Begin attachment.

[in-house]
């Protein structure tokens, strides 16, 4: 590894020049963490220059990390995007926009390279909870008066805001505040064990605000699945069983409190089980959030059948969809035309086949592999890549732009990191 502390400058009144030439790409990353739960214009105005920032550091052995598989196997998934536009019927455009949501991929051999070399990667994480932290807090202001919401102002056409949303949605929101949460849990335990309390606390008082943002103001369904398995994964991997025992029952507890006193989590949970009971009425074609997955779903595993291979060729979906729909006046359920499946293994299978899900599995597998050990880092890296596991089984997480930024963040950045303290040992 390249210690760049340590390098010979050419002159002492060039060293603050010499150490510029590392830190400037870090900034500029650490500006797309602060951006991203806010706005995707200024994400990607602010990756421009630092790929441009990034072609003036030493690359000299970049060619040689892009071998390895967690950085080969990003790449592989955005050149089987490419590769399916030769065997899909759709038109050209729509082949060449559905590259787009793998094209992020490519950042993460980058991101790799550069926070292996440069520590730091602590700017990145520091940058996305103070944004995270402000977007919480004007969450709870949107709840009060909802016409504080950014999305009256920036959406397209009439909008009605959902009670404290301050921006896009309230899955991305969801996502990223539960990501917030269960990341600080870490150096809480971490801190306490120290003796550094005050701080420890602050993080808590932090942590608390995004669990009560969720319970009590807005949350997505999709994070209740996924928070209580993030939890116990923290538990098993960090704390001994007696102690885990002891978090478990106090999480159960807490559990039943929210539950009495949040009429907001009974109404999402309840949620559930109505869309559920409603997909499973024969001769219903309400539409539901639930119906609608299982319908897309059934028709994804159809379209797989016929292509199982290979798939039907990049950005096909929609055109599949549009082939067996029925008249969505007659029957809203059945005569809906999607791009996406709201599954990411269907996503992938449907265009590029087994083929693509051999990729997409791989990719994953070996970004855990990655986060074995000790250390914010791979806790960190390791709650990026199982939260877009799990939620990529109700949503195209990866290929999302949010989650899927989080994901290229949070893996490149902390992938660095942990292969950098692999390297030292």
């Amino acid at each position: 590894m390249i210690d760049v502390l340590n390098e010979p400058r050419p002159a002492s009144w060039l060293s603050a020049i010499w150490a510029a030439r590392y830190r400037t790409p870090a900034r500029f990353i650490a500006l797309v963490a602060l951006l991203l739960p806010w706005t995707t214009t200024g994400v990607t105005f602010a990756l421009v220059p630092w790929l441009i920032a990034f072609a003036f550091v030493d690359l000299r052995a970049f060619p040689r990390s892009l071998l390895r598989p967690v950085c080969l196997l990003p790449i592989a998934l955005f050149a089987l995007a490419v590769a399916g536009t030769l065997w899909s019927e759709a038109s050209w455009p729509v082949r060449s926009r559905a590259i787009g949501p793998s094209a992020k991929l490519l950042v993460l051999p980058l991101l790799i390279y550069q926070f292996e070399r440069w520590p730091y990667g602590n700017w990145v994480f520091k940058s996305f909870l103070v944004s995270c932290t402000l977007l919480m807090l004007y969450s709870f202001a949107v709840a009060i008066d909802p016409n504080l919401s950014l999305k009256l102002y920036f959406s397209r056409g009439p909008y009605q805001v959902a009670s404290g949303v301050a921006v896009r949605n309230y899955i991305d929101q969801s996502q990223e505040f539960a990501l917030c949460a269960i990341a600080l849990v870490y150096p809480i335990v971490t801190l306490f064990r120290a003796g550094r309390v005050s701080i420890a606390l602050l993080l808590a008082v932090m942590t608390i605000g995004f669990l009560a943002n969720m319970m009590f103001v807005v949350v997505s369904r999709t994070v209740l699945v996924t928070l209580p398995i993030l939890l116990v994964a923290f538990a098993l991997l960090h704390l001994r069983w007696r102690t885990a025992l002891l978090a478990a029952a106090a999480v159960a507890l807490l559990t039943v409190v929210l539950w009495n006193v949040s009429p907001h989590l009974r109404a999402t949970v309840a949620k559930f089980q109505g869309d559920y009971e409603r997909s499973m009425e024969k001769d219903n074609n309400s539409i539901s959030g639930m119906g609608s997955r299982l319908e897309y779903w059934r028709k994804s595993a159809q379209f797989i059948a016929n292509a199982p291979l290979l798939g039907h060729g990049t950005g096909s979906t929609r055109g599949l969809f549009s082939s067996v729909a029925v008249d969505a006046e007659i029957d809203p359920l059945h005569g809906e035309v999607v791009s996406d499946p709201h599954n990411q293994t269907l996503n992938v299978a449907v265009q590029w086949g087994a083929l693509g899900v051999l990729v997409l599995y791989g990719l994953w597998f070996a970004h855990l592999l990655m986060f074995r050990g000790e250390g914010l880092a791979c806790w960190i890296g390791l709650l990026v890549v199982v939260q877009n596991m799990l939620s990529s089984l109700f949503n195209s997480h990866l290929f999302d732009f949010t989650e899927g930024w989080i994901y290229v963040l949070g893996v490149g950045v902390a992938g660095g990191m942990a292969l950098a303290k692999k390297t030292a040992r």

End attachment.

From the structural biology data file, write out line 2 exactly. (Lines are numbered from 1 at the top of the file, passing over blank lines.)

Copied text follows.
């Protein structure tokens, strides 16, 4: 590894020049963490220059990390995007926009390279909870008066805001505040064990605000699945069983409190089980959030059948969809035309086949592999890549732009990191 502390400058009144030439790409990353739960214009105005920032550091052995598989196997998934536009019927455009949501991929051999070399990667994480932290807090202001919401102002056409949303949605929101949460849990335990309390606390008082943002103001369904398995994964991997025992029952507890006193989590949970009971009425074609997955779903595993291979060729979906729909006046359920499946293994299978899900599995597998050990880092890296596991089984997480930024963040950045303290040992 390249210690760049340590390098010979050419002159002492060039060293603050010499150490510029590392830190400037870090900034500029650490500006797309602060951006991203806010706005995707200024994400990607602010990756421009630092790929441009990034072609003036030493690359000299970049060619040689892009071998390895967690950085080969990003790449592989955005050149089987490419590769399916030769065997899909759709038109050209729509082949060449559905590259787009793998094209992020490519950042993460980058991101790799550069926070292996440069520590730091602590700017990145520091940058996305103070944004995270402000977007919480004007969450709870949107709840009060909802016409504080950014999305009256920036959406397209009439909008009605959902009670404290301050921006896009309230899955991305969801996502990223539960990501917030269960990341600080870490150096809480971490801190306490120290003796550094005050701080420890602050993080808590932090942590608390995004669990009560969720319970009590807005949350997505999709994070209740996924928070209580993030939890116990923290538990098993960090704390001994007696102690885990002891978090478990106090999480159960807490559990039943929210539950009495949040009429907001009974109404999402309840949620559930109505869309559920409603997909499973024969001769219903309400539409539901639930119906609608299982319908897309059934028709994804159809379209797989016929292509199982290979798939039907990049950005096909929609055109599949549009082939067996029925008249969505007659029957809203059945005569809906999607791009996406709201599954990411269907996503992938449907265009590029087994083929693509051999990729997409791989990719994953070996970004855990990655986060074995000790250390914010791979806790960190390791709650990026199982939260877009799990939620990529109700949503195209990866290929999302949010989650899927989080994901290229949070893996490149902390992938660095942990292969950098692999390297030292």